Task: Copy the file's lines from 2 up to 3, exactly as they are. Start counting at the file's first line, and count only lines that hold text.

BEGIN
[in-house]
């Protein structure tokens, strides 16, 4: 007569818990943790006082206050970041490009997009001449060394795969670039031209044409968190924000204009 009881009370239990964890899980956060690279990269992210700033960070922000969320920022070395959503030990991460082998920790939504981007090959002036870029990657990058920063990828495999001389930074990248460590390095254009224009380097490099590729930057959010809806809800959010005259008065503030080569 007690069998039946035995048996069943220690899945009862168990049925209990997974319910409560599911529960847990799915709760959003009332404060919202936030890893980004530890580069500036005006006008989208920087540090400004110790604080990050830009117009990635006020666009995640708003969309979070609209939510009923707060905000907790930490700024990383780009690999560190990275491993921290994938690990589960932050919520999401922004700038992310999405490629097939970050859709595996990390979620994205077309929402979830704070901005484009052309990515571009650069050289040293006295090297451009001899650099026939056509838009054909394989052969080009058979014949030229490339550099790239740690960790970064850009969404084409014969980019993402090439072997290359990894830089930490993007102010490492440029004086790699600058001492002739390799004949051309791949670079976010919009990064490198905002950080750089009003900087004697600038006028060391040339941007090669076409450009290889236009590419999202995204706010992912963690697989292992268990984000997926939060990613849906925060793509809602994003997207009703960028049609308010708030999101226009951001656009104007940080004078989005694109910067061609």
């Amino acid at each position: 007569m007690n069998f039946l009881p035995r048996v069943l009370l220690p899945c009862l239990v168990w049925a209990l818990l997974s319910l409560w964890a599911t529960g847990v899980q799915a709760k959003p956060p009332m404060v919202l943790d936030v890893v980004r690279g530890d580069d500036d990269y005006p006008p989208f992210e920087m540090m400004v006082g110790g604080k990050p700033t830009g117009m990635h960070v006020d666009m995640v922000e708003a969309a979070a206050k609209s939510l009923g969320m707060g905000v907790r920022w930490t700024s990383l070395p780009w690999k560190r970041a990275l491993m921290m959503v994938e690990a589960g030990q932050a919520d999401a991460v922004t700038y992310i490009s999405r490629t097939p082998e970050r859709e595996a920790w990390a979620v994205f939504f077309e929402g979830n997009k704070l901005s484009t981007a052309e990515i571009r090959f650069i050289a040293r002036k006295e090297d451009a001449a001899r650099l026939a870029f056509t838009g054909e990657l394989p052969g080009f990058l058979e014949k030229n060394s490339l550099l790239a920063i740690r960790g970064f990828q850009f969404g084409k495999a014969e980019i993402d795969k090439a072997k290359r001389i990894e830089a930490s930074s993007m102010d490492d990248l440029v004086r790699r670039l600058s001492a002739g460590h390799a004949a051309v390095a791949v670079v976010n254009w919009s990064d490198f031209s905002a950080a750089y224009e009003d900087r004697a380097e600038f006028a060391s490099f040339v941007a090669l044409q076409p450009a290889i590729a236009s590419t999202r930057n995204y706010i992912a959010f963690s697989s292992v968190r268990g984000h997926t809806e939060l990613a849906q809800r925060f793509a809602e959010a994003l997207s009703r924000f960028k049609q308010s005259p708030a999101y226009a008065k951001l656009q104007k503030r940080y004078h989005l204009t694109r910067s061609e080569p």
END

């Protein structure tokens, strides 16, 4: 007569818990943790006082206050970041490009997009001449060394795969670039031209044409968190924000204009 009881009370239990964890899980956060690279990269992210700033960070922000969320920022070395959503030990991460082998920790939504981007090959002036870029990657990058920063990828495999001389930074990248460590390095254009224009380097490099590729930057959010809806809800959010005259008065503030080569 007690069998039946035995048996069943220690899945009862168990049925209990997974319910409560599911529960847990799915709760959003009332404060919202936030890893980004530890580069500036005006006008989208920087540090400004110790604080990050830009117009990635006020666009995640708003969309979070609209939510009923707060905000907790930490700024990383780009690999560190990275491993921290994938690990589960932050919520999401922004700038992310999405490629097939970050859709595996990390979620994205077309929402979830704070901005484009052309990515571009650069050289040293006295090297451009001899650099026939056509838009054909394989052969080009058979014949030229490339550099790239740690960790970064850009969404084409014969980019993402090439072997290359990894830089930490993007102010490492440029004086790699600058001492002739390799004949051309791949670079976010919009990064490198905002950080750089009003900087004697600038006028060391040339941007090669076409450009290889236009590419999202995204706010992912963690697989292992268990984000997926939060990613849906925060793509809602994003997207009703960028049609308010708030999101226009951001656009104007940080004078989005694109910067061609």
């Amino acid at each position: 007569m007690n069998f039946l009881p035995r048996v069943l009370l220690p899945c009862l239990v168990w049925a209990l818990l997974s319910l409560w964890a599911t529960g847990v899980q799915a709760k959003p956060p009332m404060v919202l943790d936030v890893v980004r690279g530890d580069d500036d990269y005006p006008p989208f992210e920087m540090m400004v006082g110790g604080k990050p700033t830009g117009m990635h960070v006020d666009m995640v922000e708003a969309a979070a206050k609209s939510l009923g969320m707060g905000v907790r920022w930490t700024s990383l070395p780009w690999k560190r970041a990275l491993m921290m959503v994938e690990a589960g030990q932050a919520d999401a991460v922004t700038y992310i490009s999405r490629t097939p082998e970050r859709e595996a920790w990390a979620v994205f939504f077309e929402g979830n997009k704070l901005s484009t981007a052309e990515i571009r090959f650069i050289a040293r002036k006295e090297d451009a001449a001899r650099l026939a870029f056509t838009g054909e990657l394989p052969g080009f990058l058979e014949k030229n060394s490339l550099l790239a920063i740690r960790g970064f990828q850009f969404g084409k495999a014969e980019i993402d795969k090439a072997k290359r001389i990894e830089a930490s930074s993007m102010d490492d990248l440029v004086r790699r670039l600058s001492a002739g460590h390799a004949a051309v390095a791949v670079v976010n254009w919009s990064d490198f031209s905002a950080a750089y224009e009003d900087r004697a380097e600038f006028a060391s490099f040339v941007a090669l044409q076409p450009a290889i590729a236009s590419t999202r930057n995204y706010i992912a959010f963690s697989s292992v968190r268990g984000h997926t809806e939060l990613a849906q809800r925060f793509a809602e959010a994003l997207s009703r924000f960028k049609q308010s005259p708030a999101y226009a008065k951001l656009q104007k503030r940080y004078h989005l204009t694109r910067s061609e080569p």